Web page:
What’s not to love about Darling, I Love You?

Yes, I admire any book that has a subtitle, “Poems from the Hearts of Our Glorious Mutts and All Our Animal Friends.” The paperback’s $17 pricetag is a bit chilling, however.

Yes, I adore the illustrations of Patrick (Mutts) McDonnell. His art breathes life into words.

I had never experienced any of Daniel Ladinsky’s heart-warming poetry. Unfortunately, I read Ladinsky’s acknowledgements, too.

Here, he gives a nod to assistant Melissa LaScaleia. Some of the verses were penned by her alone. Others were collaborations between Ladinsky and LaScaleia. Making this poetry sound more like a science experiment, Ladinsky tells of staging a blind test with illustrator McDonnell.

“…in a blind test we slipped some of her work with haiku and renga into the over 1000 we submitted to Patrick for this volume.”

Sorry, sir. My enjoyment was overshadowed by wishes to see LaScaleia getting a cover credit.

Yes, I enjoyed this book. Meanwhile, I’ll be ready to read any more writing by Melissa LaScaleia. Your day will come!



The Green Box challenges readers, writers

GreenBoxBookR.D. Cowen is taking her literary life back. Her newest e-book, The Green Box: A Collection of Poems and Other Musings, is a fascinating exercise in creative courage.

The title refers to a treasure chest in which this mother collects letters to and from her children. “When I am gone, I think it will seem like they have a bigger part of me if my words are captured on beautiful paper, with good ink, in my handwriting.”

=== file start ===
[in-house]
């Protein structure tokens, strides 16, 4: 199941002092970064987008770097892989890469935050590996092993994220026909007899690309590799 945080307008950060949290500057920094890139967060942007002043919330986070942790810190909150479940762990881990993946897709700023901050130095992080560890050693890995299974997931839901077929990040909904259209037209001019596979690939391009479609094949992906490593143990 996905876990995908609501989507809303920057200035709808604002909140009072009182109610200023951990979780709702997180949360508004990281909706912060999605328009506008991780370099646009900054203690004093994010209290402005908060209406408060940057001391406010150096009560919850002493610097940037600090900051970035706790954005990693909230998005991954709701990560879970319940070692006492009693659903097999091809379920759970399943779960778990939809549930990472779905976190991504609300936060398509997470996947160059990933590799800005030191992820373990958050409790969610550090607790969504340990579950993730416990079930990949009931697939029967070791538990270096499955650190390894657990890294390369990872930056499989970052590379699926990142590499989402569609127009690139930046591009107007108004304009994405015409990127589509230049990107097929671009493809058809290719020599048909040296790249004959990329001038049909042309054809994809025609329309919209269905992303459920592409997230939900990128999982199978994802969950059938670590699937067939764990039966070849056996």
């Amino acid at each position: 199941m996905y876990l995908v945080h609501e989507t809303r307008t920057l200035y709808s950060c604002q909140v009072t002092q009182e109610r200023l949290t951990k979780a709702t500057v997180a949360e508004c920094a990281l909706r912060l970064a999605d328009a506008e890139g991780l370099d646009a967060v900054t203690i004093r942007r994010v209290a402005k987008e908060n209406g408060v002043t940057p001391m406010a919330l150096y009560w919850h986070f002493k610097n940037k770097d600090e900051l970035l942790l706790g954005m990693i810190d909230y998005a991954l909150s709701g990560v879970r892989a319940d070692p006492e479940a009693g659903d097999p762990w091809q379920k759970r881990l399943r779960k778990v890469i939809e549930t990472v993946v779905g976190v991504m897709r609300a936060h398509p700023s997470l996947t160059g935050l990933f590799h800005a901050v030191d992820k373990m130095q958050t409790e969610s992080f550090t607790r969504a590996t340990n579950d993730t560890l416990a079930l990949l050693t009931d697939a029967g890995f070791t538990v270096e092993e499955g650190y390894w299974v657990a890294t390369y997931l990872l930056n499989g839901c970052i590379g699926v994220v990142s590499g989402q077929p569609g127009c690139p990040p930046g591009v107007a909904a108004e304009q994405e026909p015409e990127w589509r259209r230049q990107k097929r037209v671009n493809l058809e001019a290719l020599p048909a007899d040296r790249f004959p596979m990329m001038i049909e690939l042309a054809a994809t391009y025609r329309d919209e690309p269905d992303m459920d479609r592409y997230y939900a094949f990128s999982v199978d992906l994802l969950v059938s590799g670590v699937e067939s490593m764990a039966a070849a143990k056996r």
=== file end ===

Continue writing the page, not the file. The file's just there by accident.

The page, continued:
The true story takes one stunning tumble. In 2008, a horseback ride ended in near tragedy. Cowen was thrown, suffering a head injury and memory loss. “But love doesn’t let go. And I love writing,” she explains.

Her goal? “And maybe the memories will flood in. Maybe not. Either way, I must write.”

In The Green Box, Cowen is sharing writing from as early as 1987. Romance. Religion. Those themes develop over the next quarter century.

Her current writing overshadows her early efforts. This would be the case for any writer. However, would any writer be this brave, sharing EVERYTHING?

The passion and sincerity on every page make The Green Box worth opening.


Ogden Nash made poetry fun


A stamp worth reading!

Poet Ogden Nash broke rules.

Unconventional rhymes.

Unconventional attitudes.

This is National Poetry Month. I’m proud I attempted my own volume of poetry. The Kindle e-book is entitled 101 PO’ed Poems: Frustrations in Free Verse.

I thought of the master during the process, hoping he’d surrender a smirk or snicker over some of my ravings.

Essentially, Nash proves there are two kinds of writers:

1. Those who write what they think editors/agents/teachers/librarians/booksellers (and other scary mythic creatures) expect.

2. Those who write what they’d love to read themselves.

Are you having fun with what you write? If you don’t, how can readers enjoy themselves?

Applauding Rich Hanson’s Feral Cats poetry

????????????????????????????????????A gift of self.

That’s the greatest creation a writer can offer. My friend, poet Rich Hanson, has done just that.

His chapbook Feral Cats and Other Poems is an 80-page literary smorgasbord. Rich’s narrative verse has unique qualities unseen by far too many poets. The differences?

1. He is personal. Whether commenting on cartoon characters, the Civil War legends he’s researched or his own aging father, Rich offers a direct perspective, a sense of voice.

2. He connects the dots. Even while embracing humor, in works likeĀ Beatification of the Stooges or Popeye Gets His Ass Chewed by a Personnel Director, Rich makes clear comparisons. A patchwork quilt of ideas come together via Rich’s pen.

3. Less is more. The jewel I savored most was the nine-line poem Remember Me Then. A moment captured and felt by so many animal lovers.

Feral Cats and Other Poems is $14 (check or money order) to the poet:
Rich Hanson, 616 East Clinton Avenue, Monmouth, IL 61463